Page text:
David Cameron admits to friends that it was a mistake to try and lobby Chancellor Rishi Sunak on behalf of his employer Greensill Capital
David Cameron has admitted to friends that it was a mistake to try and lobby Chancellor Rishi Sunak on behalf of his employer Greensill Capital.
The former Prime Minister is under scrutiny for attempting to gain lender Greensill further access to taxpayer-backed Covid loans schemes.
Greensill went bust last month, and Cameron has refused to speak publicly about his role at the company since. But a friend of the ex-leader told the Financial Times: ‘I think he would agree it could be argued that a formal letter would have been more appropriate.’
Claim: It has also emerged Lex Greensill (pictured) exaggerated his connections with David Cameron in an attempt to win over the Australian prime minister
In a sign that Cameron was beginning to fight back, his friends added that he had only met Lex Greensill, the firm’s Australian founder, twice while he was in No 10. The Greensill scandal has also put Sunak under the spotlight, after he replied to Cameron’s texts saying that he had ‘pushed the team’ to find a way to give Greensill increased access to the Covid loan schemes.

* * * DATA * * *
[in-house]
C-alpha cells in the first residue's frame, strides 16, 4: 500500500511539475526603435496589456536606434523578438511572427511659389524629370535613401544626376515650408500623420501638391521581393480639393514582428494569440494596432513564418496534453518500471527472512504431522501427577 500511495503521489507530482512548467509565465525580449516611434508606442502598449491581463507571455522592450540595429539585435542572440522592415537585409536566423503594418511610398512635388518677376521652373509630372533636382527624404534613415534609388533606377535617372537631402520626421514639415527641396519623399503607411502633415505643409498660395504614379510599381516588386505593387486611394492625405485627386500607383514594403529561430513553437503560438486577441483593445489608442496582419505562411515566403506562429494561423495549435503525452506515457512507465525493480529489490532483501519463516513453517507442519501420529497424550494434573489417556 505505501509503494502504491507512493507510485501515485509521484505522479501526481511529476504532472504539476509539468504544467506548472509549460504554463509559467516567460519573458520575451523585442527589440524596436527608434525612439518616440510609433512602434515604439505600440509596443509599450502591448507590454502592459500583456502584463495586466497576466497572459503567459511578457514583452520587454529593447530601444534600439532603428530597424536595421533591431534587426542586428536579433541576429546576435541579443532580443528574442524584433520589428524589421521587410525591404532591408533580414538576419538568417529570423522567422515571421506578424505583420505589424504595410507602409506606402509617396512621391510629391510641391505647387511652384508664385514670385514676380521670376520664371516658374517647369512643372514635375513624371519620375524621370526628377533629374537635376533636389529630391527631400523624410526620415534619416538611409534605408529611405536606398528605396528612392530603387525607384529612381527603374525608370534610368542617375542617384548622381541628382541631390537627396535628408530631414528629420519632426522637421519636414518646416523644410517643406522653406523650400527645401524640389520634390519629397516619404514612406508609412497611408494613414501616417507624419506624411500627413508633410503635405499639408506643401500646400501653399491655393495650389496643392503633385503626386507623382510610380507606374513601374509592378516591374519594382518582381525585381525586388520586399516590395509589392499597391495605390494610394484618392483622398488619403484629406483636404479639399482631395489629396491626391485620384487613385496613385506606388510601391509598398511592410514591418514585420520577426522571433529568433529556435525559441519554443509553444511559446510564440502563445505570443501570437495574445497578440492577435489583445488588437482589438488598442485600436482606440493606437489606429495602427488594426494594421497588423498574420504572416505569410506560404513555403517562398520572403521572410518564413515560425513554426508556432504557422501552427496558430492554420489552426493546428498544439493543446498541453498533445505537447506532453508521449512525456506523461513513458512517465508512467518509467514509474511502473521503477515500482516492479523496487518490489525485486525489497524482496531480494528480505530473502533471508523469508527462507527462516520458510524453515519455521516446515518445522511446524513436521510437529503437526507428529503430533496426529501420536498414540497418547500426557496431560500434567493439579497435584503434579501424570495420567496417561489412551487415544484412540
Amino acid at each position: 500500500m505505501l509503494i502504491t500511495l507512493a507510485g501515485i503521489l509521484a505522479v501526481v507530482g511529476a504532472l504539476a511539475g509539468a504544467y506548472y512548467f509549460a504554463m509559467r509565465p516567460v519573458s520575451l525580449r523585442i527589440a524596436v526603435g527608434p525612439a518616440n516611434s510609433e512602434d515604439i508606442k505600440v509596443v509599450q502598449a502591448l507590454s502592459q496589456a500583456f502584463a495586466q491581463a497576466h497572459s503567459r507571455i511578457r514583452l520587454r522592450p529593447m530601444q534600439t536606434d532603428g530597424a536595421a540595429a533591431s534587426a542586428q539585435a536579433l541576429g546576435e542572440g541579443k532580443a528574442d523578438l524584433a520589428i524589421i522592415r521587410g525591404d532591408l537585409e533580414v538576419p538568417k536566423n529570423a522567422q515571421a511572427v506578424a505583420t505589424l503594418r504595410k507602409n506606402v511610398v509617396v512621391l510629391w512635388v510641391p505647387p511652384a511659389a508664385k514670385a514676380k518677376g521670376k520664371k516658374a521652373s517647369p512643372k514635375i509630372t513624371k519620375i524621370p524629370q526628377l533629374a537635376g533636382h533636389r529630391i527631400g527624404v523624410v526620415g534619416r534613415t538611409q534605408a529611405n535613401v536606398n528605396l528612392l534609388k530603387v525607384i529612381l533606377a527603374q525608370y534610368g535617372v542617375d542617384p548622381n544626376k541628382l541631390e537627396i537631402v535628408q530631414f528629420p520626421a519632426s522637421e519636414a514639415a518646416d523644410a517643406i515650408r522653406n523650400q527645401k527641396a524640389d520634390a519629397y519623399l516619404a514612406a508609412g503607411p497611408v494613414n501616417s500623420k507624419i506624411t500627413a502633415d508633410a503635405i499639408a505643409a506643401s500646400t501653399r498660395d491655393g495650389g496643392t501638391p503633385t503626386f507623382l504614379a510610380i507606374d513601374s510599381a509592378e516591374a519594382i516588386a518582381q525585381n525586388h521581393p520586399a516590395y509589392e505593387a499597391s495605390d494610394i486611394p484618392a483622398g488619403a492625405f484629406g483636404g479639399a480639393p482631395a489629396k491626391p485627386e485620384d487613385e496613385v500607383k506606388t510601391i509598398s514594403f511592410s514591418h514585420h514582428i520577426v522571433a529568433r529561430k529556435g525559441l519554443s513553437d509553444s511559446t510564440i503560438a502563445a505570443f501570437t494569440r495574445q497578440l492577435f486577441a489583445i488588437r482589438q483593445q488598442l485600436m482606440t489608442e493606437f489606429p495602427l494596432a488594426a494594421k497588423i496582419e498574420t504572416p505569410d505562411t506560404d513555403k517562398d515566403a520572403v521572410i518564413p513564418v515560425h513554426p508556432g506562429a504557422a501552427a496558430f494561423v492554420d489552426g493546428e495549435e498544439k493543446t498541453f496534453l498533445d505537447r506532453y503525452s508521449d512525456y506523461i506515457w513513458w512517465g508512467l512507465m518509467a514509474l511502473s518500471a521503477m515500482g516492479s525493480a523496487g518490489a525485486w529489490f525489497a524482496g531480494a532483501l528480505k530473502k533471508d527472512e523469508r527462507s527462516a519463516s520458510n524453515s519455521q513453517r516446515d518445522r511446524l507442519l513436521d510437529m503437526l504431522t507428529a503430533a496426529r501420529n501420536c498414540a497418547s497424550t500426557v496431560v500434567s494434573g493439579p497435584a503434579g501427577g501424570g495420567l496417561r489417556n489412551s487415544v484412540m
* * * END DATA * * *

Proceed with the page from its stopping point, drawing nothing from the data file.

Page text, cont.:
It also emerged Lex Greensill exaggerated his connections with Cameron in an attempt to win over the Australian prime minister.
As the shamed financier tried to whip up more business for his firm Greensill Capital in late 2019, he lobbied Scott Morrison to set up a lending scheme for government workers. In a WhatsApp message seen by the FT, intended for Morrison but accidentally sent to the wrong number, Greensill said: ‘David Cameron, who is on our board and a material shareholder, speaks most highly of you.’
In fact, his description of Cameron was not correct. The former PM was an adviser rather than a board member and is understood to have stock options which would have given him a stake of around 1 per cent in Greensill Capital. During Cameron’s time as prime minister, he signed off on a multi-billion-pound lending scheme for NHS-linked pharmacies proposed by Greensill – despite an official report which rejected the idea.
In his messages to Morrison, Greensill was pitching an idea similar to a separate scheme used for NHS workers in the UK, where the lender would pay cash-strapped nurses their wages daily rather than monthly and would receive a fee from their employer for offering the service.
He continued to push the idea at the World Economic Forum’s meeting in Davos the next January. But briefing notes from the meeting, put together by Australian officials, showed their suspicion of Greensill’s ideas as they described his flexible pay scheme as ‘economically similar to payday lending’.